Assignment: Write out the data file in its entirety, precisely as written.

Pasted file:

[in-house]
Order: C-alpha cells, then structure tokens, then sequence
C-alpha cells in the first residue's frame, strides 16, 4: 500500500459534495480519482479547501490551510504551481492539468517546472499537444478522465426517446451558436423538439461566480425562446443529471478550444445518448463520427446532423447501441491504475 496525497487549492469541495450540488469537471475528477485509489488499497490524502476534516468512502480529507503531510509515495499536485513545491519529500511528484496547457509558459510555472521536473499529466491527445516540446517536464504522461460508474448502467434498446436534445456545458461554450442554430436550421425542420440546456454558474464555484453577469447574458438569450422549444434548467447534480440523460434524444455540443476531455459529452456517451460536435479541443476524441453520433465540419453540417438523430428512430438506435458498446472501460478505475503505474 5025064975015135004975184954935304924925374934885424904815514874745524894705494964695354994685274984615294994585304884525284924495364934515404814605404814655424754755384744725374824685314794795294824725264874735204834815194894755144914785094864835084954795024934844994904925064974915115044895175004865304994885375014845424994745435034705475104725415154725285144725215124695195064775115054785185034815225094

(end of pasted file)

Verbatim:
[in-house]
Order: C-alpha cells, then structure tokens, then sequence
C-alpha cells in the first residue's frame, strides 16, 4: 500500500459534495480519482479547501490551510504551481492539468517546472499537444478522465426517446451558436423538439461566480425562446443529471478550444445518448463520427446532423447501441491504475 496525497487549492469541495450540488469537471475528477485509489488499497490524502476534516468512502480529507503531510509515495499536485513545491519529500511528484496547457509558459510555472521536473499529466491527445516540446517536464504522461460508474448502467434498446436534445456545458461554450442554430436550421425542420440546456454558474464555484453577469447574458438569450422549444434548467447534480440523460434524444455540443476531455459529452456517451460536435479541443476524441453520433465540419453540417438523430428512430438506435458498446472501460478505475503505474 5025064975015135004975184954935304924925374934885424904815514874745524894705494964695354994685274984615294994585304884525284924495364934515404814605404814655424754755384744725374824685314794795294824725264874735204834815194894755144914785094864835084954795024934844994904925064974915115044895175004865304994885375014845424994745435034705475104725415154725285144725215124695195064775115054785185034815225094